• Keith on March 5, 2015, 6:20 pm

      STEPHEN SHENFIELD- “Why does a compassionate person even have to acknowledge that there exists such a thing as a Jewish “collective psyche”?

      You raise an interesting point. To the degree a “collective psyche” (loosely defined) exists, it is a product of group ideology. The “Holocaust Religion” and the cult of victimhood are mechanisms of establishing internal cohesion among Zionist Jews which received great emphasis after the Six Day War in 1967. Somewhat similar to jingoistic patriotism in the US and the cultivation of irrational fear following 911. And while the phenomenon may exist as a part of group think, I am not sure what “compassion” has to do with our understanding of the manufacture of group solidarity.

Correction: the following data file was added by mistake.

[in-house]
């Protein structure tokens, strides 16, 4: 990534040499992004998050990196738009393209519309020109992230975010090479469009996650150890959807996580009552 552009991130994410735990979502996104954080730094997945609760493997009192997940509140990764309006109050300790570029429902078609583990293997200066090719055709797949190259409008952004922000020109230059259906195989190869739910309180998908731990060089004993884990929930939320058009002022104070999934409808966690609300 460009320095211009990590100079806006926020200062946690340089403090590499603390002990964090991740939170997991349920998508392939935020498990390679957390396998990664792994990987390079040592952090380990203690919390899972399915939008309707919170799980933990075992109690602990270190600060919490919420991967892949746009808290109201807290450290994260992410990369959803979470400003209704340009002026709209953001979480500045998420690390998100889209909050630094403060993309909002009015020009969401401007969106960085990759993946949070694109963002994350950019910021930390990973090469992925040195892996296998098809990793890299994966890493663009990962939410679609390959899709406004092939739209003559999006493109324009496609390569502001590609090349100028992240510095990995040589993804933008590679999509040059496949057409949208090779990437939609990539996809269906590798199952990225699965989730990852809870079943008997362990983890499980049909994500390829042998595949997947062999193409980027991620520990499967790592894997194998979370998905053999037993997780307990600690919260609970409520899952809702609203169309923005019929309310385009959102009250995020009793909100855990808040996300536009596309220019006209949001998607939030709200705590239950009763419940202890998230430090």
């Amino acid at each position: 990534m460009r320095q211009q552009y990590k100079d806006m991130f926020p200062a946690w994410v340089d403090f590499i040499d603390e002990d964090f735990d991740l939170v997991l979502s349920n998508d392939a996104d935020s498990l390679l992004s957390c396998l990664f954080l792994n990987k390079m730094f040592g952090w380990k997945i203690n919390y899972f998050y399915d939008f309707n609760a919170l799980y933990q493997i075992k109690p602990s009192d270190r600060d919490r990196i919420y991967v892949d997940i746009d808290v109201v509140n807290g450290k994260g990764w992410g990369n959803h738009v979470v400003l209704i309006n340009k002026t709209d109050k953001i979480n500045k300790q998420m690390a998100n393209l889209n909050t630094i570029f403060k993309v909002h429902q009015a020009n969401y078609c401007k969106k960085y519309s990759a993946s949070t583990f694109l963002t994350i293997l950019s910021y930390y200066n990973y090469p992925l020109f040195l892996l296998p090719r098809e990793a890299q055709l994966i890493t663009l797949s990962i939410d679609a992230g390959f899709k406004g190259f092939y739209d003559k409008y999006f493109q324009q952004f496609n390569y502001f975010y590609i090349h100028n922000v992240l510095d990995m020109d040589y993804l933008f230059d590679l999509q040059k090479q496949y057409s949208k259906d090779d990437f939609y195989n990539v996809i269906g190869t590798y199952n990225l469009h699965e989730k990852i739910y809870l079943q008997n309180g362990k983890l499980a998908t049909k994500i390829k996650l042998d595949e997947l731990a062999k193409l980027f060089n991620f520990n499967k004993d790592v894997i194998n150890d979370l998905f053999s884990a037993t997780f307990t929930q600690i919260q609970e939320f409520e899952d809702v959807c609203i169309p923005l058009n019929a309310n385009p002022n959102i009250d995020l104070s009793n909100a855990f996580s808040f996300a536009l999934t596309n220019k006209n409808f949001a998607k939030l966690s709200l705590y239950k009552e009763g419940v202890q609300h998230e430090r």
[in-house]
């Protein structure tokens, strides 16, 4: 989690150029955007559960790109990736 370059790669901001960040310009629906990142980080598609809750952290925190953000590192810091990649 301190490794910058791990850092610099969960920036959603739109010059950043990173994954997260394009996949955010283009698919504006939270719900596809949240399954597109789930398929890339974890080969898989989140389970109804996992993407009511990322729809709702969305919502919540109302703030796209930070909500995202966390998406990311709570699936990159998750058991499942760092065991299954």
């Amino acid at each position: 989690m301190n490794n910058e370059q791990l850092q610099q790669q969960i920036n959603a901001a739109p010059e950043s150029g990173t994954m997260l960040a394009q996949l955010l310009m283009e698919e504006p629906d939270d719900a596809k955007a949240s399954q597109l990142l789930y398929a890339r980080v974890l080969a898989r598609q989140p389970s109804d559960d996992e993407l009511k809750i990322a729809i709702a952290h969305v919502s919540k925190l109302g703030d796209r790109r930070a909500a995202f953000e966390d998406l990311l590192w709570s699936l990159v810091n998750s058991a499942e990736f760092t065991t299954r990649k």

• Mooser on March 6, 2015, 11:36 am

        Phil, I would timidly venture, is being somewhat ironic. Notice he links “the profound injury to the collective psyche” to Kristoll’s article. So I guess that article must be evidence for the “profound injury”. Works for me.

      • Keith on March 6, 2015, 2:09 pm

        MOOSER- “Phil, I would timidly venture, is being somewhat ironic.”

        Phil ironic? Egads, the possibility never occurred to me. Perhaps I should have actually read the article before commenting on Stephen’s comment. You know, Moose, if I have to actually read these articles before commenting it could be quite time consuming!

    • RoHa on March 6, 2015, 4:38 am

      Well said, both Stephen and Keith.

  4. eljay on March 5, 2015, 1:29 pm